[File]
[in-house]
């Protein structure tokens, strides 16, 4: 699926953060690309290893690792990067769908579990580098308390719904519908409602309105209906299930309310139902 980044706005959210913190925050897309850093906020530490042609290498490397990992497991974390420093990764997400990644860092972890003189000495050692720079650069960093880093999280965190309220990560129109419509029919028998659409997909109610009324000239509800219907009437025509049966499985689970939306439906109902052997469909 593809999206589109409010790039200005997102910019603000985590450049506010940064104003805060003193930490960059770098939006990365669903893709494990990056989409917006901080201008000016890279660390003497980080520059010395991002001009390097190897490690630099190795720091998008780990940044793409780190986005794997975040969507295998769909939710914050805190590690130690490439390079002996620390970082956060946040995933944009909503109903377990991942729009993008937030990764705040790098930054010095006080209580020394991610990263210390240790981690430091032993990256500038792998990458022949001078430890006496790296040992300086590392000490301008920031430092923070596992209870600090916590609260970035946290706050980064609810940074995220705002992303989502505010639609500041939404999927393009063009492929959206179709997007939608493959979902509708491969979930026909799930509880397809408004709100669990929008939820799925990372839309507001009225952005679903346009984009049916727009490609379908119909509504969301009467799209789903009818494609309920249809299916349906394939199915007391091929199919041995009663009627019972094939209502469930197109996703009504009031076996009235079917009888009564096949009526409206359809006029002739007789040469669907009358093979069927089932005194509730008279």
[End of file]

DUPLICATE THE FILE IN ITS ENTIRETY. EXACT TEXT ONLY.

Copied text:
[in-house]
């Protein structure tokens, strides 16, 4: 699926953060690309290893690792990067769908579990580098308390719904519908409602309105209906299930309310139902 980044706005959210913190925050897309850093906020530490042609290498490397990992497991974390420093990764997400990644860092972890003189000495050692720079650069960093880093999280965190309220990560129109419509029919028998659409997909109610009324000239509800219907009437025509049966499985689970939306439906109902052997469909 593809999206589109409010790039200005997102910019603000985590450049506010940064104003805060003193930490960059770098939006990365669903893709494990990056989409917006901080201008000016890279660390003497980080520059010395991002001009390097190897490690630099190795720091998008780990940044793409780190986005794997975040969507295998769909939710914050805190590690130690490439390079002996620390970082956060946040995933944009909503109903377990991942729009993008937030990764705040790098930054010095006080209580020394991610990263210390240790981690430091032993990256500038792998990458022949001078430890006496790296040992300086590392000490301008920031430092923070596992209870600090916590609260970035946290706050980064609810940074995220705002992303989502505010639609500041939404999927393009063009492929959206179709997007939608493959979902509708491969979930026909799930509880397809408004709100669990929008939820799925990372839309507001009225952005679903346009984009049916727009490609379908119909509504969301009467799209789903009818494609309920249809299916349906394939199915007391091929199919041995009663009627019972094939209502469930197109996703009504009031076996009235079917009888009564096949009526409206359809006029002739007789040469669907009358093979069927089932005194509730008279």